More Energy Voices
  • California drought: Why less water equals less power

    California's prolonged drought is shrinking its water reservoirs, cutting into the state's electricity generation. That’s because California sources a significant portion of its electricity generation from hydropower, so less precipitation means less electricity. 

  • Is wearable tech the next big thing in energy?

    Smartphones and their apps have already been doing great things for users managing their energy, and it looks like smart watches and other wearable technologies could offer added benefits. Wearable tech opens up energy management opportunities at home, at the office, and elsewhere.

  • Ukraine gas talks stall; Oil prices slide; A step toward 'clean coal' [Recharge]

    Gas talks between Russia, Ukraine, and the EU are at a standstill as Ukraine prepares for winter; Oil prices continue their slide on stable supply and weakening demand; A Canadian utility opens the world's first commercial-scale carbon capture and storage plant. Catch up on the latest in global energy with Recharge. 

  • Can this coal plant stop climate change?

    A Canadian utility opened the doors on the world's first commercial-scale coal plant to capture and store its carbon emissions. If the project and others like it are successful, carbon capture and storage technology could play a major role in fighting climate change.

  • Can coal-heavy India become a 'renewable superpower'?

  • New technology puts the power in 'power walking'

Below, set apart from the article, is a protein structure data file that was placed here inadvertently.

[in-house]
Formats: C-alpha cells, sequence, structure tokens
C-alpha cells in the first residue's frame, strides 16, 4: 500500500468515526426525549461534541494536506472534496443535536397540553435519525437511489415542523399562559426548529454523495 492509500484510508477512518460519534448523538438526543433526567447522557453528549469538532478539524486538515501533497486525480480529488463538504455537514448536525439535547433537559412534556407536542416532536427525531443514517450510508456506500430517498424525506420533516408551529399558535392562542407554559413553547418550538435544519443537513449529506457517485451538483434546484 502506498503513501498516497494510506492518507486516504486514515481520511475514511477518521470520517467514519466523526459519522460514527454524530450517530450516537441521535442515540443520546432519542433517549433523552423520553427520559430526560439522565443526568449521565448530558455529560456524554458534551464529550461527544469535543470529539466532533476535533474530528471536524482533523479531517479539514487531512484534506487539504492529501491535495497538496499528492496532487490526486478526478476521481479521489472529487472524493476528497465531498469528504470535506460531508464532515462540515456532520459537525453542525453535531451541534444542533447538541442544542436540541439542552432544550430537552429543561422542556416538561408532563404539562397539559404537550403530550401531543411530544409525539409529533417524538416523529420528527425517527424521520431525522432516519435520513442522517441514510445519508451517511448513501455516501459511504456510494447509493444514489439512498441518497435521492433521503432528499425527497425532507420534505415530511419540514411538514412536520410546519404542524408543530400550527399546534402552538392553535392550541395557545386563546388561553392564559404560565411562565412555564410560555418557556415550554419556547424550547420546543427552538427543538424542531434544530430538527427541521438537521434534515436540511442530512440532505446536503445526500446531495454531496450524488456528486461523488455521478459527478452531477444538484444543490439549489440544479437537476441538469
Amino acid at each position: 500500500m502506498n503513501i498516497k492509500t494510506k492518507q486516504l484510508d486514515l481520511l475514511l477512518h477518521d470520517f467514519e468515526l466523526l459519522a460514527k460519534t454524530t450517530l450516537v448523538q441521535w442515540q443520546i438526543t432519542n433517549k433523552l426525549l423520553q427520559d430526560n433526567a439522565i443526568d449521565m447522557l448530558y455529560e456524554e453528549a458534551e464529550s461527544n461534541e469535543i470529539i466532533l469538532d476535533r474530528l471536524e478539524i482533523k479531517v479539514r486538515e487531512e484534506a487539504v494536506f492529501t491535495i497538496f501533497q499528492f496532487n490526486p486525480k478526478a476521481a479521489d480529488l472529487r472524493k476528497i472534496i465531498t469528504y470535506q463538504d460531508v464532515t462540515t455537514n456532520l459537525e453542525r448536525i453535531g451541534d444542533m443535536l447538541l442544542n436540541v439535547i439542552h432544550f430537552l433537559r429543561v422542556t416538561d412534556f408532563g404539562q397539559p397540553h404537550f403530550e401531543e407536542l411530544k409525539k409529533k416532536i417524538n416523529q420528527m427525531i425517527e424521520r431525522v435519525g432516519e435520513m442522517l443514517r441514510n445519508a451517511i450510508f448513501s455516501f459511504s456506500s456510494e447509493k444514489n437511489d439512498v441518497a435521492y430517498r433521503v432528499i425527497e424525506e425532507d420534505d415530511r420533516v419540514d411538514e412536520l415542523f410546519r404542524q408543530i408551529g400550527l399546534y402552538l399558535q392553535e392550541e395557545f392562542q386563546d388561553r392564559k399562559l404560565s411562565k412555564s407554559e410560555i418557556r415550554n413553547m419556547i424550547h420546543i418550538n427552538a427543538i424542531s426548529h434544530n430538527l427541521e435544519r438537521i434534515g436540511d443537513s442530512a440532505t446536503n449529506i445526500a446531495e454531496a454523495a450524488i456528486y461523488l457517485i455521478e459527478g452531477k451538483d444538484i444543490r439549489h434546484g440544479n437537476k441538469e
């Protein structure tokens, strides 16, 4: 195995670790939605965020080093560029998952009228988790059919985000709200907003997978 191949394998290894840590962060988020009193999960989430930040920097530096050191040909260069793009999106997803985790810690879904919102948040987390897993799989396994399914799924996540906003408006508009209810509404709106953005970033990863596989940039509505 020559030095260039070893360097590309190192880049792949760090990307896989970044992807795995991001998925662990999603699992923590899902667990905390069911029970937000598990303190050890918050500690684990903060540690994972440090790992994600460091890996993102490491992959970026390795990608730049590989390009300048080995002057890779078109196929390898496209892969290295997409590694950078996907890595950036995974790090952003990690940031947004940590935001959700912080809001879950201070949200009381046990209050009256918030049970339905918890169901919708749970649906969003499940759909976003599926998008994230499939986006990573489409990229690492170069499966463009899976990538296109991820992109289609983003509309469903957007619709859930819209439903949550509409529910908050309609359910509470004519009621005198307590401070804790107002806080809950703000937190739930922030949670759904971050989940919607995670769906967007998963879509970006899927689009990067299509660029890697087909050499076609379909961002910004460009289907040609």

Scientists have found a way to harness the energy of everyday walking. It isn't enough to power a car, but it could one day power watch batteries or even a cell phone.

  • As US debates oil train safety, local rules gather steam (+video)

    The US Department of Transportation is crafting new safety rules for oil train cars, hoping to lower the risk of disaster after several high-profile accidents. But in the meantime, states and cities are mulling action of their own – from making oil less volatile, to slapping fees on oil cars that run through cities.

  • Solar power: World's No. 1 electricity source by 2050?

    Solar power could make up more than a quarter of the world's electricity supply by mid-century, according to a new report by the International Energy Agency. That would make solar power the world's largest source of electricity, providing more than fossil fuels, wind, hydro, and nuclear.

  • Gas prices: Why they'll keep falling

    Despite turmoil across the globe, average US gas prices continue to plummet. As supplies continue to rise and demand stays flat, gas prices could stay low for some time.

  • The world's biggest energy hogs aren't who you think they are

    You might expect the US and Canada to be home to some of the biggest energy consumers in the world, but Iceland and Luxembourg? Oilprice.com calculated the top 10 countries with the highest energy use per person and the results may surprise.